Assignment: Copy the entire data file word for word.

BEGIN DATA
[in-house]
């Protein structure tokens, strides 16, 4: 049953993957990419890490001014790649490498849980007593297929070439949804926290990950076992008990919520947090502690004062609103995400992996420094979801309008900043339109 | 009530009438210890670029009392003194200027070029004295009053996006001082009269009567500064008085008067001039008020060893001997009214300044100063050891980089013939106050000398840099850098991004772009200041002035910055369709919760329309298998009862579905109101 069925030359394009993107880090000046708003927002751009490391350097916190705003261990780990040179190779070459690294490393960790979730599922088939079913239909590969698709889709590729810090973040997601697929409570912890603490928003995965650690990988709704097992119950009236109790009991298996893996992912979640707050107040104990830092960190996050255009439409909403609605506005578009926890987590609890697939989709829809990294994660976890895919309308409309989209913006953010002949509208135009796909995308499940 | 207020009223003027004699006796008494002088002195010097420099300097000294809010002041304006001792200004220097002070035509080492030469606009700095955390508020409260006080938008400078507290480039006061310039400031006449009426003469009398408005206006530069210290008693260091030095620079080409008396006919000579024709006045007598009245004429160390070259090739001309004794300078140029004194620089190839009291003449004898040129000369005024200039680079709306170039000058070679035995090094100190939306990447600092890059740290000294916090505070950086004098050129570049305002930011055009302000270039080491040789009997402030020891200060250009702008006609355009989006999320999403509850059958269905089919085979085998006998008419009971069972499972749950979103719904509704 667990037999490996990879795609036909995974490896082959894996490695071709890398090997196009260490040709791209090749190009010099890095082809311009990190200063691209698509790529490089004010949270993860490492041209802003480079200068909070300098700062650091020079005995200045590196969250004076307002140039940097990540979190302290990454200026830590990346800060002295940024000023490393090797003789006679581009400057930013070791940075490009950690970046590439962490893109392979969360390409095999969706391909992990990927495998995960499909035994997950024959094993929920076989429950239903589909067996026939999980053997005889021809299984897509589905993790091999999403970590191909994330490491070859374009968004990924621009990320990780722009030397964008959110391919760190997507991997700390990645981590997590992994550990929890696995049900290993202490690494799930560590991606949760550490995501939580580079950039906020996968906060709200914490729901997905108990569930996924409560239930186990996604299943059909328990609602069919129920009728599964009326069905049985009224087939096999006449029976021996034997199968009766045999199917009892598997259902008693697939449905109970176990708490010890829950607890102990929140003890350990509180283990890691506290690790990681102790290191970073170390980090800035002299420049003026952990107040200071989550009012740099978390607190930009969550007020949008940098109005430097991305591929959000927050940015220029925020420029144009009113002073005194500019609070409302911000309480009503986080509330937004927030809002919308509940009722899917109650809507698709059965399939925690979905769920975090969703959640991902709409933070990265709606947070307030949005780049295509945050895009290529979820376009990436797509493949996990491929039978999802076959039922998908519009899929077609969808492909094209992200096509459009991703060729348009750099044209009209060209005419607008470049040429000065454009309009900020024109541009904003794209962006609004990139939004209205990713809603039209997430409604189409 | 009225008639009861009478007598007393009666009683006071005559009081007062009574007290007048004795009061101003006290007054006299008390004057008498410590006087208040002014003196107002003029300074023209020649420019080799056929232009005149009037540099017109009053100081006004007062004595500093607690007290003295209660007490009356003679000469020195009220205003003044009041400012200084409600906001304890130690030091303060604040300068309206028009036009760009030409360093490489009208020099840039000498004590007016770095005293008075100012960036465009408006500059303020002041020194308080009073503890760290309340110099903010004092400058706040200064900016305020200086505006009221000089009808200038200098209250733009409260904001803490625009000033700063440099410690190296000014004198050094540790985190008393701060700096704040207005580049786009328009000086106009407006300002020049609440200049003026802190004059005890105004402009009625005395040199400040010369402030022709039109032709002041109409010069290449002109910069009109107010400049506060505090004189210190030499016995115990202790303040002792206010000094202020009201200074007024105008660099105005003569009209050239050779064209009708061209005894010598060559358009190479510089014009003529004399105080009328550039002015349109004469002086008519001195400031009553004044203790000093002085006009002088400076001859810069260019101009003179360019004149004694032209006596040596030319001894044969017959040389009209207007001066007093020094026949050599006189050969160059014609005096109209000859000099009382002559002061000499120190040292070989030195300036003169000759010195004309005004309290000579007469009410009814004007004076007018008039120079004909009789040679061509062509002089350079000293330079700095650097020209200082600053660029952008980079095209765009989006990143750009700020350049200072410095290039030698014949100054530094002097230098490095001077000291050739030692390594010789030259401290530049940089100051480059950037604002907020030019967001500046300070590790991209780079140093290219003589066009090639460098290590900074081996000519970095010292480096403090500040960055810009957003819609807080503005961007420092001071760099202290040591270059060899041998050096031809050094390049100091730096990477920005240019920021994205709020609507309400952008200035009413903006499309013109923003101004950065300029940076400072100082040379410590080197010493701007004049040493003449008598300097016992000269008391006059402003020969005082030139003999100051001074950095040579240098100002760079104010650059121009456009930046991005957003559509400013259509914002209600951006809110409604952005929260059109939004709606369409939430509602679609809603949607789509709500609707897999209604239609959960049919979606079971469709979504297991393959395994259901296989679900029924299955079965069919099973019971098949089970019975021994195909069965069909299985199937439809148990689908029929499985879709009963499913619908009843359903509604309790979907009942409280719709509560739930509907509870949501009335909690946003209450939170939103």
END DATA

[in-house]
């Protein structure tokens, strides 16, 4: 049953993957990419890490001014790649490498849980007593297929070439949804926290990950076992008990919520947090502690004062609103995400992996420094979801309008900043339109 | 009530009438210890670029009392003194200027070029004295009053996006001082009269009567500064008085008067001039008020060893001997009214300044100063050891980089013939106050000398840099850098991004772009200041002035910055369709919760329309298998009862579905109101 069925030359394009993107880090000046708003927002751009490391350097916190705003261990780990040179190779070459690294490393960790979730599922088939079913239909590969698709889709590729810090973040997601697929409570912890603490928003995965650690990988709704097992119950009236109790009991298996893996992912979640707050107040104990830092960190996050255009439409909403609605506005578009926890987590609890697939989709829809990294994660976890895919309308409309989209913006953010002949509208135009796909995308499940 | 207020009223003027004699006796008494002088002195010097420099300097000294809010002041304006001792200004220097002070035509080492030469606009700095955390508020409260006080938008400078507290480039006061310039400031006449009426003469009398408005206006530069210290008693260091030095620079080409008396006919000579024709006045007598009245004429160390070259090739001309004794300078140029004194620089190839009291003449004898040129000369005024200039680079709306170039000058070679035995090094100190939306990447600092890059740290000294916090505070950086004098050129570049305002930011055009302000270039080491040789009997402030020891200060250009702008006609355009989006999320999403509850059958269905089919085979085998006998008419009971069972499972749950979103719904509704 667990037999490996990879795609036909995974490896082959894996490695071709890398090997196009260490040709791209090749190009010099890095082809311009990190200063691209698509790529490089004010949270993860490492041209802003480079200068909070300098700062650091020079005995200045590196969250004076307002140039940097990540979190302290990454200026830590990346800060002295940024000023490393090797003789006679581009400057930013070791940075490009950690970046590439962490893109392979969360390409095999969706391909992990990927495998995960499909035994997950024959094993929920076989429950239903589909067996026939999980053997005889021809299984897509589905993790091999999403970590191909994330490491070859374009968004990924621009990320990780722009030397964008959110391919760190997507991997700390990645981590997590992994550990929890696995049900290993202490690494799930560590991606949760550490995501939580580079950039906020996968906060709200914490729901997905108990569930996924409560239930186990996604299943059909328990609602069919129920009728599964009326069905049985009224087939096999006449029976021996034997199968009766045999199917009892598997259902008693697939449905109970176990708490010890829950607890102990929140003890350990509180283990890691506290690790990681102790290191970073170390980090800035002299420049003026952990107040200071989550009012740099978390607190930009969550007020949008940098109005430097991305591929959000927050940015220029925020420029144009009113002073005194500019609070409302911000309480009503986080509330937004927030809002919308509940009722899917109650809507698709059965399939925690979905769920975090969703959640991902709409933070990265709606947070307030949005780049295509945050895009290529979820376009990436797509493949996990491929039978999802076959039922998908519009899929077609969808492909094209992200096509459009991703060729348009750099044209009209060209005419607008470049040429000065454009309009900020024109541009904003794209962006609004990139939004209205990713809603039209997430409604189409 | 009225008639009861009478007598007393009666009683006071005559009081007062009574007290007048004795009061101003006290007054006299008390004057008498410590006087208040002014003196107002003029300074023209020649420019080799056929232009005149009037540099017109009053100081006004007062004595500093607690007290003295209660007490009356003679000469020195009220205003003044009041400012200084409600906001304890130690030091303060604040300068309206028009036009760009030409360093490489009208020099840039000498004590007016770095005293008075100012960036465009408006500059303020002041020194308080009073503890760290309340110099903010004092400058706040200064900016305020200086505006009221000089009808200038200098209250733009409260904001803490625009000033700063440099410690190296000014004198050094540790985190008393701060700096704040207005580049786009328009000086106009407006300002020049609440200049003026802190004059005890105004402009009625005395040199400040010369402030022709039109032709002041109409010069290449002109910069009109107010400049506060505090004189210190030499016995115990202790303040002792206010000094202020009201200074007024105008660099105005003569009209050239050779064209009708061209005894010598060559358009190479510089014009003529004399105080009328550039002015349109004469002086008519001195400031009553004044203790000093002085006009002088400076001859810069260019101009003179360019004149004694032209006596040596030319001894044969017959040389009209207007001066007093020094026949050599006189050969160059014609005096109209000859000099009382002559002061000499120190040292070989030195300036003169000759010195004309005004309290000579007469009410009814004007004076007018008039120079004909009789040679061509062509002089350079000293330079700095650097020209200082600053660029952008980079095209765009989006990143750009700020350049200072410095290039030698014949100054530094002097230098490095001077000291050739030692390594010789030259401290530049940089100051480059950037604002907020030019967001500046300070590790991209780079140093290219003589066009090639460098290590900074081996000519970095010292480096403090500040960055810009957003819609807080503005961007420092001071760099202290040591270059060899041998050096031809050094390049100091730096990477920005240019920021994205709020609507309400952008200035009413903006499309013109923003101004950065300029940076400072100082040379410590080197010493701007004049040493003449008598300097016992000269008391006059402003020969005082030139003999100051001074950095040579240098100002760079104010650059121009456009930046991005957003559509400013259509914002209600951006809110409604952005929260059109939004709606369409939430509602679609809603949607789509709500609707897999209604239609959960049919979606079971469709979504297991393959395994259901296989679900029924299955079965069919099973019971098949089970019975021994195909069965069909299985199937439809148990689908029929499985879709009963499913619908009843359903509604309790979907009942409280719709509560739930509907509870949501009335909690946003209450939170939103």